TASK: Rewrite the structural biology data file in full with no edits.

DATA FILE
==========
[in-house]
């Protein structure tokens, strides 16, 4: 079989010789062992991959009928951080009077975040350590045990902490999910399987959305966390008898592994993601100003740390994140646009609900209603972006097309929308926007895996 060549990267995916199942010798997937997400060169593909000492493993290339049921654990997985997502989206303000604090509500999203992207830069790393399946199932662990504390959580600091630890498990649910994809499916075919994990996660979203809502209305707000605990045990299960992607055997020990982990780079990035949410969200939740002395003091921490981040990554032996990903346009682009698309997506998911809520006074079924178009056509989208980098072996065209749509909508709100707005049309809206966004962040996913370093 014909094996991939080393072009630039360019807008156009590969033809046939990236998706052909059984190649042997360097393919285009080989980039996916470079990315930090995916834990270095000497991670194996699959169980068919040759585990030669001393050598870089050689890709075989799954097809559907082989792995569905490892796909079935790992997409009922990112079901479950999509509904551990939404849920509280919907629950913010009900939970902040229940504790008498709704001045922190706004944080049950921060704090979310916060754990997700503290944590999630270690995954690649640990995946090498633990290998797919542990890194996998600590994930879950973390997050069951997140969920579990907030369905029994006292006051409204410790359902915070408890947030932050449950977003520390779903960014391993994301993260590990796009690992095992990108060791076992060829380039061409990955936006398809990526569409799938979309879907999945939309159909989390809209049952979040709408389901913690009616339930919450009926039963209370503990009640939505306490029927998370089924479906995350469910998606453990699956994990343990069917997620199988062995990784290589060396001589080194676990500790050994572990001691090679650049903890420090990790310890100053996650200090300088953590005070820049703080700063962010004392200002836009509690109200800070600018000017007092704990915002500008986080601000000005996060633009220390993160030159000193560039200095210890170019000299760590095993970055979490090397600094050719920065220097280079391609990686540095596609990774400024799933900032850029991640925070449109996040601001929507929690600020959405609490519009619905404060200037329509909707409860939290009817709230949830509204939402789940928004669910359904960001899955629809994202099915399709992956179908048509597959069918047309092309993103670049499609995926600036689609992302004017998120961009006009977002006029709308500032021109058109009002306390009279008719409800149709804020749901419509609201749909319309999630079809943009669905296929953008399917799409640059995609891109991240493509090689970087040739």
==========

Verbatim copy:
[in-house]
């Protein structure tokens, strides 16, 4: 079989010789062992991959009928951080009077975040350590045990902490999910399987959305966390008898592994993601100003740390994140646009609900209603972006097309929308926007895996 060549990267995916199942010798997937997400060169593909000492493993290339049921654990997985997502989206303000604090509500999203992207830069790393399946199932662990504390959580600091630890498990649910994809499916075919994990996660979203809502209305707000605990045990299960992607055997020990982990780079990035949410969200939740002395003091921490981040990554032996990903346009682009698309997506998911809520006074079924178009056509989208980098072996065209749509909508709100707005049309809206966004962040996913370093 014909094996991939080393072009630039360019807008156009590969033809046939990236998706052909059984190649042997360097393919285009080989980039996916470079990315930090995916834990270095000497991670194996699959169980068919040759585990030669001393050598870089050689890709075989799954097809559907082989792995569905490892796909079935790992997409009922990112079901479950999509509904551990939404849920509280919907629950913010009900939970902040229940504790008498709704001045922190706004944080049950921060704090979310916060754990997700503290944590999630270690995954690649640990995946090498633990290998797919542990890194996998600590994930879950973390997050069951997140969920579990907030369905029994006292006051409204410790359902915070408890947030932050449950977003520390779903960014391993994301993260590990796009690992095992990108060791076992060829380039061409990955936006398809990526569409799938979309879907999945939309159909989390809209049952979040709408389901913690009616339930919450009926039963209370503990009640939505306490029927998370089924479906995350469910998606453990699956994990343990069917997620199988062995990784290589060396001589080194676990500790050994572990001691090679650049903890420090990790310890100053996650200090300088953590005070820049703080700063962010004392200002836009509690109200800070600018000017007092704990915002500008986080601000000005996060633009220390993160030159000193560039200095210890170019000299760590095993970055979490090397600094050719920065220097280079391609990686540095596609990774400024799933900032850029991640925070449109996040601001929507929690600020959405609490519009619905404060200037329509909707409860939290009817709230949830509204939402789940928004669910359904960001899955629809994202099915399709992956179908048509597959069918047309092309993103670049499609995926600036689609992302004017998120961009006009977002006029709308500032021109058109009002306390009279008719409800149709804020749901419509609201749909319309999630079809943009669905296929953008399917799409640059995609891109991240493509090689970087040739």